Euler diagrams are a common visual representation of set-theoretic statements, and they have been used for visualising the results of database search queries or as the basis of diagrammatic logical constraint languages for use in software specification. Such applications rely upon the ability to automatically generate diagrams from an abstract description. However, this problem is difficult and is known to be NP-complete under certain wellformedness conditions. Therefore methods to identify when and how one can decompose abstract Euler diagrams into simpler components provide a vital step in improving the efficiency of tools which implement a generation process. One such decomposition, called diagram nesting, has previously been identified and exploited. In this paper, we make substantial progress, defining the notion of a disconnecting contour and identifying the conditions on an abstract Euler diagram that allow us to identify disconnecting contours. If a diagram has a disconnecting contour, we can draw it more easily, by combining the results of drawing smaller diagrams. The drawing problem is just one context which benefits from such diagram decomposition - we can also use the disconnecting contour to provide a more natural semantic interpretation of the Euler diagram.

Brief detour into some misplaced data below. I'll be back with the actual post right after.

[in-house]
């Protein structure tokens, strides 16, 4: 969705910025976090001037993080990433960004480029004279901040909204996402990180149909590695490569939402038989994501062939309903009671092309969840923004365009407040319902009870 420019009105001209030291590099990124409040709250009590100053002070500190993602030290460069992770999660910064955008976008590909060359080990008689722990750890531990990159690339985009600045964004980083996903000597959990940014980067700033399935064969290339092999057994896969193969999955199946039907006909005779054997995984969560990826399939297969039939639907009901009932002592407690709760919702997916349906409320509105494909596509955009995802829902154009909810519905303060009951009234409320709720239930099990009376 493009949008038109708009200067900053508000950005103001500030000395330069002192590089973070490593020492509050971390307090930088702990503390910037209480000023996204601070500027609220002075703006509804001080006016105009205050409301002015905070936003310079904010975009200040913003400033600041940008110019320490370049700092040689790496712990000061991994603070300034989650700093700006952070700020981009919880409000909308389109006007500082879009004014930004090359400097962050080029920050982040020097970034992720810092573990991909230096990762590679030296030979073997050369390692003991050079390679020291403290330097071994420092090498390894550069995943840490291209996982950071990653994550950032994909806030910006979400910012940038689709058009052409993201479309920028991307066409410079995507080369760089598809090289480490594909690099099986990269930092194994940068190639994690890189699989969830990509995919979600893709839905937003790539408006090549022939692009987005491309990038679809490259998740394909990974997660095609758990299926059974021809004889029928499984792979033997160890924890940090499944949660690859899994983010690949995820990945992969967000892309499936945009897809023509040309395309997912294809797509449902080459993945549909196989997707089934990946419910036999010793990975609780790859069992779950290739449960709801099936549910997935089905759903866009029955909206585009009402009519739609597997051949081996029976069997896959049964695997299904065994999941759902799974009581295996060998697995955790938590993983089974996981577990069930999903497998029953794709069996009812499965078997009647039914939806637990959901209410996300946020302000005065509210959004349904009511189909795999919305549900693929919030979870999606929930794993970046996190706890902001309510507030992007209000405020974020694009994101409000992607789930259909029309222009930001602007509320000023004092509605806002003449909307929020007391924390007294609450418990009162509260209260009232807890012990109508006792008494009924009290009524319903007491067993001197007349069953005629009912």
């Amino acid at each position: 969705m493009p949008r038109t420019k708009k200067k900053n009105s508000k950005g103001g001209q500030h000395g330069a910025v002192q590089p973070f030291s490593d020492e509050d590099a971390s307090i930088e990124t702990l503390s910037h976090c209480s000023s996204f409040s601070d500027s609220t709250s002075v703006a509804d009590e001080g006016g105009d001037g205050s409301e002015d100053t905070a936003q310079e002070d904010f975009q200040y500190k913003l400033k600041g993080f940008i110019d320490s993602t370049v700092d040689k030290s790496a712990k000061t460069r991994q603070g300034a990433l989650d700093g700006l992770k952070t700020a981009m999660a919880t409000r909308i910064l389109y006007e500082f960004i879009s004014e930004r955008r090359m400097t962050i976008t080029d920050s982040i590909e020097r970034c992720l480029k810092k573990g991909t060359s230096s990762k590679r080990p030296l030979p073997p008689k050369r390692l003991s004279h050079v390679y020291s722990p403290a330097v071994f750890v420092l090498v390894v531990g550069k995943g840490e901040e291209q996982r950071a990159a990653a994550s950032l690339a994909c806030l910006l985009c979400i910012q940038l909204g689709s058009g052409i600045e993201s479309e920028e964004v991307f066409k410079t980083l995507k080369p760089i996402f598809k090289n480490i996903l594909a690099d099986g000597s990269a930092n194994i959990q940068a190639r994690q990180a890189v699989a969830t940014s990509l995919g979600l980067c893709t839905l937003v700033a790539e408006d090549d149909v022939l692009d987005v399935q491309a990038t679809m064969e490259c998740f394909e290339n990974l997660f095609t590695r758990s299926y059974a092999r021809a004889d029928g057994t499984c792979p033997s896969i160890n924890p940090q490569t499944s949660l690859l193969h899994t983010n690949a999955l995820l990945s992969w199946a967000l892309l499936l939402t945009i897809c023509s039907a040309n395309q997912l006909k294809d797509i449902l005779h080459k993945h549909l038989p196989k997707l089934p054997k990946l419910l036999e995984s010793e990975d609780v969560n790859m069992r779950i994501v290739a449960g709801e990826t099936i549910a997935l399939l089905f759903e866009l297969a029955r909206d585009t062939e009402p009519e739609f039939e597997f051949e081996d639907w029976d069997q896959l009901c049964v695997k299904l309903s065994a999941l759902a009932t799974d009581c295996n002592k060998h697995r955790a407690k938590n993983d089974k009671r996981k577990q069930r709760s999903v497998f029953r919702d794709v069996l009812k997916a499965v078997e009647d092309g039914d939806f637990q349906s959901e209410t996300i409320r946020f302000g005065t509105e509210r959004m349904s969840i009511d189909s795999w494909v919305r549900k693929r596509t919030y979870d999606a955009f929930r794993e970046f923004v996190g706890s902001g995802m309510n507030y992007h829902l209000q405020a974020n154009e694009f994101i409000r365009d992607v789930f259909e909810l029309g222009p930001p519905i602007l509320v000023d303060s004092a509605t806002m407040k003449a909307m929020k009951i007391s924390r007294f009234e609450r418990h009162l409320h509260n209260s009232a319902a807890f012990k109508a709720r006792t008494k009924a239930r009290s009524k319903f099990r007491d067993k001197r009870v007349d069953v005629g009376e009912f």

|Name||Lecture Notes in Computer Science|
|Conference||Proceedings of the 5th international conference on the theory and application of diagrams|
|Period||1/01/08 → …|